• Office: Mon-Fri
    8 a.m. – 4 p.m. Daily
  • Park: Daily
Good to know
Many of the parking areas for trails within the Coconino National Forest require a recreation pass, which can conveniently be purchased at kiosks in most parking areas.
The Red Rock Pass covers the majority of attractions around Sedona.
A week long pass is $15, which is a great deal for the amount of times you’ll use it within a week, or even a few days.


Red Rock State Park

Red Rock State Park (35)The Red Rock State Park offers panoramic vistas of Cathedral Rock among other stunning red rock formations and also has a network of trails covering five miles. Educational programs and special events are held regularly at the park. The visitor center includes a gift shop, exhibits and restrooms and a movie theater that plays a film about the history and wildlife of Sedona. Covered picnic areas and pavilions are available for large groups or a small family outing.

The six trails are a combination of loop trails and out-and-back trails which are connected at several points. The Apache Fire Loop Trail takes you past the House of Apache Fires, built in 1947 by Jack and Helen Frye. The fascinating architecture of the home can be viewed from various angles on different points of the trails. Most of the trails offer plenty of shade, and some follow Oak Creek through the park. Be sure to stop at the visitors’ center for a trail map and information on possible trail closures.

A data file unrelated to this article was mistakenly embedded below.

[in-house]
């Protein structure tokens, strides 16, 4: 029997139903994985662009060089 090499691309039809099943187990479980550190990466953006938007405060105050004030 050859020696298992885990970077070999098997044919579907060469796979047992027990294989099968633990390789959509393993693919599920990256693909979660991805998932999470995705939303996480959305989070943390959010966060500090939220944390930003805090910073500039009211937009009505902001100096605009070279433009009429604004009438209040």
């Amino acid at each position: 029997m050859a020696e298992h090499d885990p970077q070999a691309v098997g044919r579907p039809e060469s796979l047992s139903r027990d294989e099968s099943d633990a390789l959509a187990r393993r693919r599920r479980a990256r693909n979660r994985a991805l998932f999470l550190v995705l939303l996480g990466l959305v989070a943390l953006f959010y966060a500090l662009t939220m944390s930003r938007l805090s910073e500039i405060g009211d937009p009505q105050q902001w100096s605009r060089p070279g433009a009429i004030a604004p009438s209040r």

The Red Rocks State Park offers guided hikes and other educational sessions that can be enjoyed by the whole family. Some of the guided hike options include moonlight hikes, bird watching walks, geology hikes and nature walks. Education programs include presentations about reptiles and other wildlife as well as historical and cultural sessions about the Sinagua Indians who inhabited the area more than 800 years ago.

  • 8 a.m. – 5 p.m. Daily
Good to know
  • The park is open daily from 8 a.m. until 5 p.m. The visitors’ center opens at 9 a.m.